Sylvia Fuentes, et al v. City of Corpus Christi, Texa


UNPUBLISHED OPINION FILED. [16-41471 Affirmed] Judge: CDK, Judge: JLD, Judge: GJC. Mandate pull date is 05/18/2017 [16-41471]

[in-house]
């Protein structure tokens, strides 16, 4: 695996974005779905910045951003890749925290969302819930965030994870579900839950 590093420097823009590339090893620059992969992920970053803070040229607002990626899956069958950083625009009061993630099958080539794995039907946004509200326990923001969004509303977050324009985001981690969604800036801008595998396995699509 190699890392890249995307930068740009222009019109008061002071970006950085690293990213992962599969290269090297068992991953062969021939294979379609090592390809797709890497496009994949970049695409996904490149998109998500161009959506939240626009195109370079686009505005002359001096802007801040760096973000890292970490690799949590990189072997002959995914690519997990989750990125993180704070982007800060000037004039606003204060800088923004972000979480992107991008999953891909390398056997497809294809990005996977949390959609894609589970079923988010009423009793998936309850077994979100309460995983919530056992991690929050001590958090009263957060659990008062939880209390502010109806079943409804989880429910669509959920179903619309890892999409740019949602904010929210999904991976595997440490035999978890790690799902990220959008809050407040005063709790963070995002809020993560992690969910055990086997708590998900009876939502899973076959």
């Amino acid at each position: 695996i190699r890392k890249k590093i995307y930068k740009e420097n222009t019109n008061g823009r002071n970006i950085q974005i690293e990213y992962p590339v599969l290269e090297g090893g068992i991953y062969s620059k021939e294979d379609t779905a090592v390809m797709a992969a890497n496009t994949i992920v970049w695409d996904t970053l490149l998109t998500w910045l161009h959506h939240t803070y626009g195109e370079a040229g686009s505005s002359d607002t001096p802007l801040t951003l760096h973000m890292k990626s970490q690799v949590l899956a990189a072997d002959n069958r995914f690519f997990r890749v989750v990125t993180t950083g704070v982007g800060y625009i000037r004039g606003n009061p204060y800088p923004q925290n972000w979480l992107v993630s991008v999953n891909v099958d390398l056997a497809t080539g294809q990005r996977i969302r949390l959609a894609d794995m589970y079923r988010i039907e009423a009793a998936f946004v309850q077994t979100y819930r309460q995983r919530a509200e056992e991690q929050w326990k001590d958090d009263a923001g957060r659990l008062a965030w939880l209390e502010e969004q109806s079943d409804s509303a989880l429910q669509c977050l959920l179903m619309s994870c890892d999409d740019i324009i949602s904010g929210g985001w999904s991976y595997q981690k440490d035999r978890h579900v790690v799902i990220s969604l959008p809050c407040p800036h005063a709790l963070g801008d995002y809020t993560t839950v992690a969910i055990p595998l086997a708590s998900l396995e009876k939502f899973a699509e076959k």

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Case: 16-41471 Document: 00513970823 Page: 1 Date Filed: 04/27/2017 IN THE UNITED STATES COURT OF APPEALS FOR THE FIFTH CIRCUIT United States Court of Appeals Fifth Circuit No. 16-41471 Summary Calendar FILED April 27, 2017 Lyle W. Cayce Clerk SYLVIA FUENTES, Individually and representative of the Estate of Sammuel Toomey; JONATHON TOOMEY; HANNAH TOOMEY; EVERETT TOOMEY; JOSHUA TOOMEY, Plaintiffs - Appellants v. NUECES COUNTY, TEXAS, Defendant - Appellee Appeal from the United States District Court for the Southern District of Texas USDC No. 2:15-CV-327 Before KING, DENNIS, and COSTA, Circuit Judges. PER CURIAM:* After Sammuel Toomey committed suicide during his detention in the Nueces County Jail, his wife and children, individually and as representatives of his estate, sued Nueces County seeking relief under 42 U.S.C. § 1983. The district court granted summary judgment for Nueces County because the Pursuant to 5TH CIR. R. 47.5, the court has determined that this opinion should not be published and is not precedent except under the limited circumstances set forth in 5TH CIR. R. 47.5.4. * Case: 16-41471 Document: 00513970823 Page: 2 Date Filed: 04/27/2017 No. 16-41471 plaintiffs had failed to establish any official county policy that was the moving force behind any violation of Toomey’s constitutional rights. We AFFIRM. I. FACTS AND PROCEEDINGS Sammuel Toomey was arrested by Corpus Christi police officers on September 14, 2014, following an altercation with his neighbor that culminated in Toomey allegedly shooting and killing three individuals. Toomey was booked into the Nueces County Jail the following day. During his intake processing, Toomey stated that he intended to kill himself. Accordingly, he was placed on suicide watch, which required a jail guard to check on Toomey in his cell at regular 30-minute intervals, but did not mandate that Toomey wear the suicide smock required of higher risk inmates. For the duration of his detention, Toomey was checked approximately every 30 minutes with the exception of when he was outside of his cell. At approximately 6:30 p.m. on September 18, Toomey was moved from an isolation holding cell to a cell in the 4P unit of the jail. Officer Erasmus Gomez was the guard assigned to the 4P unit at the time Toomey was moved there. At 9:53 p.m., Toomey was taken to the medical department for an evaluation; he was returned to his cell at 10:10 p.m. Gomez’s last check of Toomey occurred at 11:00 p.m., during which he observed Toomey lying on his side on his bunk without pants on. Officer Aldo Garza came on duty at 11:00 p.m. to replace Gomez in the 4P unit. Pursuant to jail policy on shift changes, Gomez and Garza together completed a roll call of all inmates in the 4P unit between 11:09 and 11:20 p.m. During roll call, Garza observed Toomey lying on his stomach appearing to be asleep and to be breathing. However, Garza did not check Toomey’s arm band or observe his face, which Garza later admitted was a violation of jail policy. Garza returned to Toomey’s cell at 11:30 p.m. to release Toomey for his daily allotted hour outside his cell. Garza found Toomey in a different position than that he had been in during roll call; 2 Case: 16-41471 Document: 00513970823 Page: 3 Date Filed: 04/27/2017 No. 16-41471 Toomey had his pants tied around his neck and was unresponsive. Jail guards and medical staff attempted to revive Toomey, after which he was transported to a hospital and pronounced dead at 12:19 a.m. on September 19. The cause of death was later determined to be mechanical asphyxiation. The Nueces County Sheriff’s Office subsequently conducted an internal investigation into Toomey’s suicide and found that “no violations of customs, regulations, or policies . . . contributed to [Toomey’s] death.” Toomey’s wife and children, individually and as representatives of his estate (collectively, the Toomey Estate), filed suit against Nueces County 1 under 42 U.S.C. § 1983 on July 31, 2015, for damages relating to Toomey’s death. 2 Its amended complaint alleged that Nueces County was liable for the constitutional violations committed by its officers because the officers’ actions were undertaken pursuant to Nueces County’s customs, policies, and procedures. 3 Nueces County moved for summary judgment, which the district court granted on the basis that the Toomey Estate had failed satisfy the requirements for municipal liability established in Monell v. Department of Social Services of the City of New York, 436 U.S. 658 (1978). The Toomey Estate timely appeals. The Toomey Estate later moved to amend its complaint to name two Nueces County sheriff’s deputies as defendants. The district court denied this motion, and the Toomey Estate does not appeal this order. 2 The Toomey Estate also named as defendants five John and Jane Doe Nueces County Sheriff’s Department officers, the City of Corpus Christi, two named Corpus Christi police officers, and five John and Jane Doe Corpus Christi police officers. The Toomey Estate later dismissed its claims against Corpus Christi and its police officers pursuant to a settlement agreement. And after the district court granted summary judgment, the Toomey Estate moved to dismiss the five John and Jane Doe Nueces County Sheriff’s Department officers, which the district court granted. Accordingly, the only remaining defendant is Nueces County. 3 The amended complaint also raised claims of failure to train and deliberate indifference against Nueces County, but the Toomey Estate’s arguments on appeal are limited to those stemming from Nueces County customs, policies, and procedures. 1 3 Case: 16-41471 Document: 00513970823 Page: 4 Date Filed: 04/27/2017 No. 16-41471 II. MUNICIPAL LIABILITY We review a district court’s grant of summary judgment de novo, applying the same standard as the district court. Rogers v. Bromac Title Servs., L.L.C., 755 F.3d 347, 350 (5th Cir. 2014). Summary judgment is proper “if the movant shows that there is no genuine dispute as to any material fact and the movant is entitled to judgment as a matter of law.” Fed. R. Civ. P. 56(a). In making this determination, we view the evidence in the light most favorable to the nonmoving party. Rogers, 755 F.3d at 350. The Toomey Estate argues on appeal that Nueces County is liable for the misconduct of its employees in violating Toomey’s constitutional rights. A municipality, such as Nueces County, is subject to suit under § 1983 “only for acts directly attributable to it ‘through some official action or imprimatur.’” Valle v. City of Hous., 613 F.3d 536, 541 (5th Cir. 2010) (quoting Piotrowski v. City of Hous., 237 F.3d 567, 578 (5th Cir. 2001)); see Monell, 436 U.S. at 691 (“[T]he language of § 1983 . . . compels the conclusion that Congress did not intend municipalities to be held liable unless action pursuant to official municipal policy of some nature caused a constitutional tort.”). Accordingly, to establish municipal liability under § 1983, a plaintiff must prove three elements: “(1) an official policy (or custom), of which (2) a policymaker can be charged with actual or constructive knowledge, and (3) a constitutional violation whose ‘moving force’ is that policy or custom.” Valle, 613 F.3d at 541– 42 (quoting Pineda v. City of Hous., 291 F.3d 325, 328 (5th Cir. 2002)). The first prong, an official policy or custom, can be proved in two ways. “First, a plaintiff may point to a policy statement formally announced by an official policymaker.” Zarnow v. City of Wichita Falls, 614 F.3d 161, 168 (5th Cir. 2010). Alternatively, a plaintiff can offer evidence of a “persistent widespread practice of [county] officials or employees, which, although not authorized by officially adopted and promulgated policy, is so common and well settled as to 4 Case: 16-41471 Document: 00513970823 Page: 5 Date Filed: 04/27/2017 No. 16-41471 constitute a custom that fairly represents municipal policy.” Id. at 169 (quoting Webster v. City of Hous., 745 F.2d 838, 841 (5th Cir. 1984) (en banc)); see also id. (“A customary policy consists of actions that have occurred for so long and with such frequency that the course of conduct demonstrates the governing body’s knowledge and acceptance of the disputed conduct.”). Such “[a] pattern is tantamount to official policy.” Peterson v. City of Fort Worth, 588 F.3d 838, 850 (5th Cir. 2009). The Toomey Estate relies on this second method. The district court terminated its analysis at the first prong of the municipal liability analysis, concluding that the Toomey Estate failed to show a persistent, widespread custom or practice of unconstitutional conduct by Nueces County employees. The Toomey Estate challenges this conclusion on appeal, arguing that it demonstrated a custom by Nueces County officials “to encourage the use of lackadaisical procedures when supervising inmates and creating a situation of inability for officers to complete what they must to ensure the protection and safety of inmates in their care.” In support of this assertion, the Toomey Estate relies upon, as it did in the district court, three prior inmate suicides in the Nueces County Jail occurring in 1995, 1999, and 2008. When a plaintiff relies on prior incidents to prove a county policy, the prior incidents “must have occurred for so long or so frequently that the course of conduct warrants the attribution to the governing body of knowledge that the objectionable conduct is the expected, accepted practice of [county] employees.” Peterson, 588 F.3d at 850 (quoting Webster, 735 F.2d at 842). In other words, “a plaintiff must demonstrate ‘a pattern of abuses that transcends the error made in a single case.’” Id. at 850–51 (quoting Piotrowski, 237 F.3d at 582 (citations omitted)). “A pattern requires similarity and specificity; ‘[p]rior indications cannot simply be for any and all bad or unwise acts, but 5 Case: 16-41471 Document: 00513970823 Page: 6 Date Filed: 04/27/2017 No. 16-41471 rather must point to the specific violation in question.’” Id. at 851 (alteration in original) (quoting Estate of Davis ex rel. McCully v. City of North Richland Hills, 406 F.3d 375, 383 (5th Cir. 2005)). In addition to similarity and specificity, a pattern must be comprised of “sufficiently numerous prior incidents” rather than merely “isolated instances.” McConney v. City of Hous., 863 F.2d 1180, 1184 (5th Cir. 1989). The three prior incidents that the Toomey Estate relies upon fail to satisfy these requirements for a pattern. First, these incidents lack similarity to the specific violation in Toomey’s case: failure to conduct proper face-to-face observation of an inmate on suicide watch. On a general level, each of these three incidents did involve a failure on the part of jail staff to follow jail procedures regarding inmate checks. However, as the district court noted, these incidents materially differ from Toomey’s case in whether the inmate was a known suicide risk, the manner in which jail guards deviated from jail procedures, and the extent to which the violators were later disciplined. Only one of these incidents involved an inmate unequivocally under suicide watch at the time of the suicide. And all three incidents involved an improper gap between inmate checks by the guards, whereas there was no gap in Toomey’s checks. These incidents thus lack the type of specific similarity to the violation in Toomey’s case that is required to demonstrate a pattern. Further, the district court did not err in concluding that four incidents of inmate suicide—lacking in common characteristics—over a 20-year span were not sufficiently numerous to constitute a pattern. Although there is no rigid rule regarding numerosity, we have previously held that 27 prior incidents of excessive force over a three-year period, Peterson, 588 F.3d at 850– 52, and 11 incidents offering “equivocal evidence” of unconstitutional searches over a three-year period, Pineda, 291 F.3d at 329, were not sufficiently numerous to constitute a pattern. The Toomey Estate also fails to offer any 6 Case: 16-41471 Document: 00513970823 Page: 7 Date Filed: 04/27/2017 No. 16-41471 evidence showing that four inmate suicides in a 20-year span is a high rate compared to other jails of similar size. Cf. Hinojosa v. Butler, 547 F.3d 285, 296 (5th Cir. 2008) (concluding that data provided by plaintiff to show a pattern of police misconduct “beg more questions than they answer,” including whether the number of complaints filed against San Antonio police “is high relative to other metropolitan police departments”). Contrary to an ongoing pattern of misconduct, the record indicates, as the district court noted, an increasing effort on the part of Nueces County to ensure inmate checks are performed properly. For instance, in the years preceding Toomey’s suicide, the Nueces County Jail installed an electronic wand system that tracked whether and when guards conducted checks of each inmate’s cell, and this system was properly utilized during Toomey’s detention. In short, the three prior incidents of inmate suicide upon which the Toomey Estate relies, while certainly tragic, are neither sufficiently similar nor sufficiently numerous to constitute a widespread and persistent practice of Nueces County. 4 As an alternative to showing a pattern, the Toomey Estate cites Grandstaff v. City of Borger, 767 F.2d 161 (5th Cir. 1985), for the assertion that a single violation can constitute the basis for finding an official custom or policy when there is a failure to discipline those involved in the violation. They claim that because Nueces County failed to find a policy violation that contributed to Toomey’s suicide, to discipline any guards, or to change its policies in the wake of the incident, it has ratified the guards’ violations of Toomey’s rights. In The Toomey Estate also relies on its allegation that the Nueces County Jail consistently maintained a 72:1 inmate to guard ratio, in excess of the 48:1 maximum ratio set by the Texas Jail Standards. See 37 Tex. Admin. Code § 275.4. In support of its allegation that this was a longstanding practice, the Toomey Estate points only to anecdotal deposition testimony given in 2001 relating to an incident that occurred in 1995. Thus for the same reasons as the three prior incidents of inmate suicide, this ratio evidence also fails to meet the requirements to demonstrate a pattern. 4 7 Case: 16-41471 Document: 00513970823 Page: 8 Date Filed: 04/27/2017 No. 16-41471 Grandstaff, six City of Borger police officers (the entire night shift of the City’s police department) were in pursuit of someone suspected of a minor traffic violation. Id. at 165. During their pursuit, the officers mistook an innocent bystander, who was driving a slow-moving truck, for the suspect and “poured their gunfire at the truck” “without awaiting any hostile act or sound,” ultimately killing the bystander. Id. at 165, 168. We upheld the jury’s finding that the City of Borger was liable even though there was no evidence of prior similar incidents by its police force, because the conduct of both the officers during the incident and the City policymakers in the wake of the incident (including not disciplining or discharging any of the involved officers) was sufficient to infer ratification by City policymakers of the officers’ reckless disregard for human life and a de facto policy of such. Id. at 171–72. We explained that the policymakers’ failure to react “to so gross an abuse of the use of deadly weapons” was sufficient to show an official policy of condoning such abuses. Id. at 171. However, this case is different in kind and degree from the “extreme factual situation[],” Barkley v. Dillard Dep’t Stores, Inc., 277 F. App’x 406, 413 (5th Cir. 2008), reflected in Grandstaff. Unlike Grandstaff, this case does not involve the collective conduct of many individuals and multiple bad acts but rather the failure of one individual to conduct a single inmate check in the proper manner. Nor is the guard’s single act of misconduct at issue here as “incompetent and catastrophic [a] performance” as that of the officers in Grandstaff, 767 F.2d at 171, “particularly given the absence of evidence suggesting a culture of [misconduct]” at the Nueces County Jail, Snyder v. Trepagnier, 142 F.3d 791, 798 (5th Cir. 1998). And the internal investigation’s conclusion that no violations contributed to Toomey’s death does not mean that Nueces County ratified its officer’s violation; it simply indicates that any violation that did occur did not contribute to Toomey’s death. See DeShay v. Bastrop Indep. Sch. Dist., 180 F.3d 262, 1999 WL 274606, at *1 8 Case: 16-41471 Document: 00513970823 Page: 9 Date Filed: 04/27/2017 No. 16-41471 (5th Cir. 1999) (unpublished) (concluding that an investigation’s “procedural mistakes . . . do[] not support an inference that the staff acted with dangerous recklessness because they feared no authoritative retribution or recognized that the policymaking authority in fact condoned such recklessness”). Further, the Toomey Estate does not cite evidence in the record indicating that no disciplinary action was taken; it simply cites the portion of the internal investigative report concluding that no violations contributed to Toomey’s death. In short, this case does not present the sort of extreme factual situation warranting an inference that Nueces County ratified any violation by its officers. The Toomey Estate has failed to meet its burden of showing there is a genuine dispute of material fact regarding the first element of municipal liability: an official Nueces County policy or custom. Accordingly, the district court did not err in granting summary judgment against the Toomey Estate’s § 1983 claim. III. CONCLUSION The judgment of the district court is AFFIRMED. 9